How U.S. Stocks Lost Their Lead

Despite a rebound on Friday, U.S. stocks have been caught in an early-year slide and are now trailing other markets year-to-date. In my weekly commentary, I go over some of the reasons behind that skid: fears over global economic growth, a poor retail sales report in the U.S. and an uneven start to the fourth-quarter corporate earnings season.

First, despite the relative economic strength of the United States, retail sales fell 0.9% from the prior month in December. Even after adjusting for lower gasoline prices, sales still fell. Adding to the gloom, the U.S. earnings season has been especially discouraging for banks, which are struggling with the lowest trading revenue in years.

Perhaps the bigger issue is investors are constantly reminded by the commodity market that global growth could stay sluggish. Oil prices slid further but rebounded by week’s end. What is more troubling: copper prices tumbled to their lowest level since 2009. While excess supply contributed to the fall in prices for both commodities, the decline in the more economically sensitive copper seems to point to more challenges ahead for the global economy.

Such concerns have been with us for a few months now, but the impact on stocks has changed. Unlike the past several years, U.S. shares are now performing worse than the rest of the world. The problem is simply that both expectations and valuations are particularly high for U.S. stocks. U.S. economic fundamentals appear solid, but U.S. equities are trading at a significant premium over other developed and emerging markets. The relative size of the premium makes the U.S. market vulnerable to any disappointment.

All of this underscores one of the basics of investing: Be diversified, and that means casting your net outside the U.S. as well. This is especially important today given that many international economies, although facing considerable obstacles, are likely to benefit from one major tailwind: central bank accommodation.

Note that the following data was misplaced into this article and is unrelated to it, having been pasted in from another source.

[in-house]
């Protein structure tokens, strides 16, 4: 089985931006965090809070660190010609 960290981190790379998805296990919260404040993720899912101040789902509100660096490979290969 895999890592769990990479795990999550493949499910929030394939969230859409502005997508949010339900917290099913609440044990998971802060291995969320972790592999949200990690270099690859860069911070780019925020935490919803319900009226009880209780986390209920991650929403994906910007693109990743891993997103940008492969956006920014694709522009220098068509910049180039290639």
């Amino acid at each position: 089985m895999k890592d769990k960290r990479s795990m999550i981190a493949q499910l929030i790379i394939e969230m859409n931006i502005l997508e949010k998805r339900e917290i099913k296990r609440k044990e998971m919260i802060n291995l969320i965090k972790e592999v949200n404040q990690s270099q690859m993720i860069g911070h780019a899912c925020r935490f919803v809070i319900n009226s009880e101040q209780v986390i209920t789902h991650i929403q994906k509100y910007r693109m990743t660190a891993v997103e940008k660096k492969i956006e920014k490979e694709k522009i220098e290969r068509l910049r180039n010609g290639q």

Unlike the Federal Reserve, most of the major central banks in the world will be easing rather than tightening monetary conditions in 2015. This week,the European Central Bank is expected to initiate its own version of quantitative easing, expanding its asset purchase program to include sovereign debt. Even central banks in emerging markets are now in an easing mode. Last week, the Reserve Bank of India cut its benchmark interest rate.

The bottom line: U.S. equities can move higher in 2015, but as we’ve already seen, the path is likely to be accompanied by much more volatility. In addition, international markets may benefit from less challenged valuations and the tailwind of central bank accommodation. We would not abandon U.S. equities, but this is a good time for investors to ensure that their portfolios are sufficiently diversified outside the U.S.

Source: Bloomberg.

Russ Koesterich, CFA, is the Chief Investment Strategist for BlackRock. 


Investing involves risk including possible loss of principal.  Diversification strategies do not ensure profits in falling markets.   International investing involves risks, including risks related to foreign currency, limited liquidity, less government regulation and the possibility of substantial volatility due to adverse political, economic or other developments. These risks may be heightened for investments in emerging markets.

This material represents an assessment of the market environment at a specific time and is not intended to be a forecast of future events or a guarantee of future results. This information should not be relied upon by the reader as research or investment advice regarding the funds or any security in particular.

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